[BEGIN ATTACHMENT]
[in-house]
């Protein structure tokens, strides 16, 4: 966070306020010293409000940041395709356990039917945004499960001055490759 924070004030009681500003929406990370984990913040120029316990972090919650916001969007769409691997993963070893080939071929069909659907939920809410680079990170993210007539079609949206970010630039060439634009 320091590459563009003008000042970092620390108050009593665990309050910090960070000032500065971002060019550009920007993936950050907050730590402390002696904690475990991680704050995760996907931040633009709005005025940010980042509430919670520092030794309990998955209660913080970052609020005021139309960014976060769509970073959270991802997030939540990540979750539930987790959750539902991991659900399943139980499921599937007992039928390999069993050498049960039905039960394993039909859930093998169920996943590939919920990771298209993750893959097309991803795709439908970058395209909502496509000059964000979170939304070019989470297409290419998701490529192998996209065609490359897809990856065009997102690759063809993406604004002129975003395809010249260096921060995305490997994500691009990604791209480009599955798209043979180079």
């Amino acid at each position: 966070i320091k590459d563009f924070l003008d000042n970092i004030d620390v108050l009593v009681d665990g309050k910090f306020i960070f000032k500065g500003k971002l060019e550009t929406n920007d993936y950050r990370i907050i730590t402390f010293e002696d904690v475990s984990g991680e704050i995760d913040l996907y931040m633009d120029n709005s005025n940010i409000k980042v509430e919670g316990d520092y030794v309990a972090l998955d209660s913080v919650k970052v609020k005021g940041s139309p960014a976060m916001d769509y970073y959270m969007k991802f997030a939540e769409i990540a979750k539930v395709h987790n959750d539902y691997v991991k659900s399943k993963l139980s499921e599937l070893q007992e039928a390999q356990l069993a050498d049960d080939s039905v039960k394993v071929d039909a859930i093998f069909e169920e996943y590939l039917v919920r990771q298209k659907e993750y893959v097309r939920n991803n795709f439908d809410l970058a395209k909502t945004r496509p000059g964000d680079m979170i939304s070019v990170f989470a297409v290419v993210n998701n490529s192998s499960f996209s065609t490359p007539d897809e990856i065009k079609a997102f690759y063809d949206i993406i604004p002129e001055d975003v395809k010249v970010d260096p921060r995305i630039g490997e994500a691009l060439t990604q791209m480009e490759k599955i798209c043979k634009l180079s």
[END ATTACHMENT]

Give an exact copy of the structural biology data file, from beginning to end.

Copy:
[in-house]
């Protein structure tokens, strides 16, 4: 966070306020010293409000940041395709356990039917945004499960001055490759 924070004030009681500003929406990370984990913040120029316990972090919650916001969007769409691997993963070893080939071929069909659907939920809410680079990170993210007539079609949206970010630039060439634009 320091590459563009003008000042970092620390108050009593665990309050910090960070000032500065971002060019550009920007993936950050907050730590402390002696904690475990991680704050995760996907931040633009709005005025940010980042509430919670520092030794309990998955209660913080970052609020005021139309960014976060769509970073959270991802997030939540990540979750539930987790959750539902991991659900399943139980499921599937007992039928390999069993050498049960039905039960394993039909859930093998169920996943590939919920990771298209993750893959097309991803795709439908970058395209909502496509000059964000979170939304070019989470297409290419998701490529192998996209065609490359897809990856065009997102690759063809993406604004002129975003395809010249260096921060995305490997994500691009990604791209480009599955798209043979180079």
């Amino acid at each position: 966070i320091k590459d563009f924070l003008d000042n970092i004030d620390v108050l009593v009681d665990g309050k910090f306020i960070f000032k500065g500003k971002l060019e550009t929406n920007d993936y950050r990370i907050i730590t402390f010293e002696d904690v475990s984990g991680e704050i995760d913040l996907y931040m633009d120029n709005s005025n940010i409000k980042v509430e919670g316990d520092y030794v309990a972090l998955d209660s913080v919650k970052v609020k005021g940041s139309p960014a976060m916001d769509y970073y959270m969007k991802f997030a939540e769409i990540a979750k539930v395709h987790n959750d539902y691997v991991k659900s399943k993963l139980s499921e599937l070893q007992e039928a390999q356990l069993a050498d049960d080939s039905v039960k394993v071929d039909a859930i093998f069909e169920e996943y590939l039917v919920r990771q298209k659907e993750y893959v097309r939920n991803n795709f439908d809410l970058a395209k909502t945004r496509p000059g964000d680079m979170i939304s070019v990170f989470a297409v290419v993210n998701n490529s192998s499960f996209s065609t490359p007539d897809e990856i065009k079609a997102f690759y063809d949206i993406i604004p002129e001055d975003v395809k010249v970010d260096p921060r995305i630039g490997e994500a691009l060439t990604q791209m480009e490759k599955i798209c043979k634009l180079s």